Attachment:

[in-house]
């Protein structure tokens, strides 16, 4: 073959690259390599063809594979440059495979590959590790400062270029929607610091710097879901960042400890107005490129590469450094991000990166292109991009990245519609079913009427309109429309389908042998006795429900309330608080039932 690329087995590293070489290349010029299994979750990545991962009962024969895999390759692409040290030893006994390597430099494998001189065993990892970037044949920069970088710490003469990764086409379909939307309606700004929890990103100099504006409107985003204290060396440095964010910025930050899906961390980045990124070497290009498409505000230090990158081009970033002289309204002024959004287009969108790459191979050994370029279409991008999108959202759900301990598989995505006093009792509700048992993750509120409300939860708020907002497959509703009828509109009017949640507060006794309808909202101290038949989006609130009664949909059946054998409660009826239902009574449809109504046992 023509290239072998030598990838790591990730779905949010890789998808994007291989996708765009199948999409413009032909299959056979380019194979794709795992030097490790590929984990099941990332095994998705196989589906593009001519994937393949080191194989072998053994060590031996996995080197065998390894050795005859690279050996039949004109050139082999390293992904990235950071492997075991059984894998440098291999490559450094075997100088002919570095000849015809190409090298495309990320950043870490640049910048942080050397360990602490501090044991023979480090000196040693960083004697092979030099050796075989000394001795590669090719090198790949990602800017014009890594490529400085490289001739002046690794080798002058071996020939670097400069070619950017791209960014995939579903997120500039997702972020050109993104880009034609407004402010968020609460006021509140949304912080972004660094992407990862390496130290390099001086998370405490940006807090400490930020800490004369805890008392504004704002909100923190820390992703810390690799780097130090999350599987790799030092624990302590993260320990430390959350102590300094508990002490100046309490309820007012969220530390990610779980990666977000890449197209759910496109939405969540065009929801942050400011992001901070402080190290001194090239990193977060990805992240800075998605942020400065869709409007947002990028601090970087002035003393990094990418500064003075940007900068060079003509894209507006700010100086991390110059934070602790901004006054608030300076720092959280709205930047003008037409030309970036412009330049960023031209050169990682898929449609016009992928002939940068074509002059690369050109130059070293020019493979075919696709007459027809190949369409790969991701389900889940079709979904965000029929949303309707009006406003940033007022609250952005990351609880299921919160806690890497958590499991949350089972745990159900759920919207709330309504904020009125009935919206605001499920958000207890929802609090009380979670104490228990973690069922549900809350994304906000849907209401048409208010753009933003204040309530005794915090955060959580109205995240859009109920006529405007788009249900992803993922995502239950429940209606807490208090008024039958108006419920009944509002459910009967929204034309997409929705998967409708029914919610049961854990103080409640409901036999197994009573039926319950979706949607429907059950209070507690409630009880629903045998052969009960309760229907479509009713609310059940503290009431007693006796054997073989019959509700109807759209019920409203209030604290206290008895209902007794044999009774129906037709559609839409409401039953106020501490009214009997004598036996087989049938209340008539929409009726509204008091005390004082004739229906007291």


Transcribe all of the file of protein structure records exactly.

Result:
[in-house]
């Protein structure tokens, strides 16, 4: 073959690259390599063809594979440059495979590959590790400062270029929607610091710097879901960042400890107005490129590469450094991000990166292109991009990245519609079913009427309109429309389908042998006795429900309330608080039932 690329087995590293070489290349010029299994979750990545991962009962024969895999390759692409040290030893006994390597430099494998001189065993990892970037044949920069970088710490003469990764086409379909939307309606700004929890990103100099504006409107985003204290060396440095964010910025930050899906961390980045990124070497290009498409505000230090990158081009970033002289309204002024959004287009969108790459191979050994370029279409991008999108959202759900301990598989995505006093009792509700048992993750509120409300939860708020907002497959509703009828509109009017949640507060006794309808909202101290038949989006609130009664949909059946054998409660009826239902009574449809109504046992 023509290239072998030598990838790591990730779905949010890789998808994007291989996708765009199948999409413009032909299959056979380019194979794709795992030097490790590929984990099941990332095994998705196989589906593009001519994937393949080191194989072998053994060590031996996995080197065998390894050795005859690279050996039949004109050139082999390293992904990235950071492997075991059984894998440098291999490559450094075997100088002919570095000849015809190409090298495309990320950043870490640049910048942080050397360990602490501090044991023979480090000196040693960083004697092979030099050796075989000394001795590669090719090198790949990602800017014009890594490529400085490289001739002046690794080798002058071996020939670097400069070619950017791209960014995939579903997120500039997702972020050109993104880009034609407004402010968020609460006021509140949304912080972004660094992407990862390496130290390099001086998370405490940006807090400490930020800490004369805890008392504004704002909100923190820390992703810390690799780097130090999350599987790799030092624990302590993260320990430390959350102590300094508990002490100046309490309820007012969220530390990610779980990666977000890449197209759910496109939405969540065009929801942050400011992001901070402080190290001194090239990193977060990805992240800075998605942020400065869709409007947002990028601090970087002035003393990094990418500064003075940007900068060079003509894209507006700010100086991390110059934070602790901004006054608030300076720092959280709205930047003008037409030309970036412009330049960023031209050169990682898929449609016009992928002939940068074509002059690369050109130059070293020019493979075919696709007459027809190949369409790969991701389900889940079709979904965000029929949303309707009006406003940033007022609250952005990351609880299921919160806690890497958590499991949350089972745990159900759920919207709330309504904020009125009935919206605001499920958000207890929802609090009380979670104490228990973690069922549900809350994304906000849907209401048409208010753009933003204040309530005794915090955060959580109205995240859009109920006529405007788009249900992803993922995502239950429940209606807490208090008024039958108006419920009944509002459910009967929204034309997409929705998967409708029914919610049961854990103080409640409901036999197994009573039926319950979706949607429907059950209070507690409630009880629903045998052969009960309760229907479509009713609310059940503290009431007693006796054997073989019959509700109807759209019920409203209030604290206290008895209902007794044999009774129906037709559609839409409401039953106020501490009214009997004598036996087989049938209340008539929409009726509204008091005390004082004739229906007291």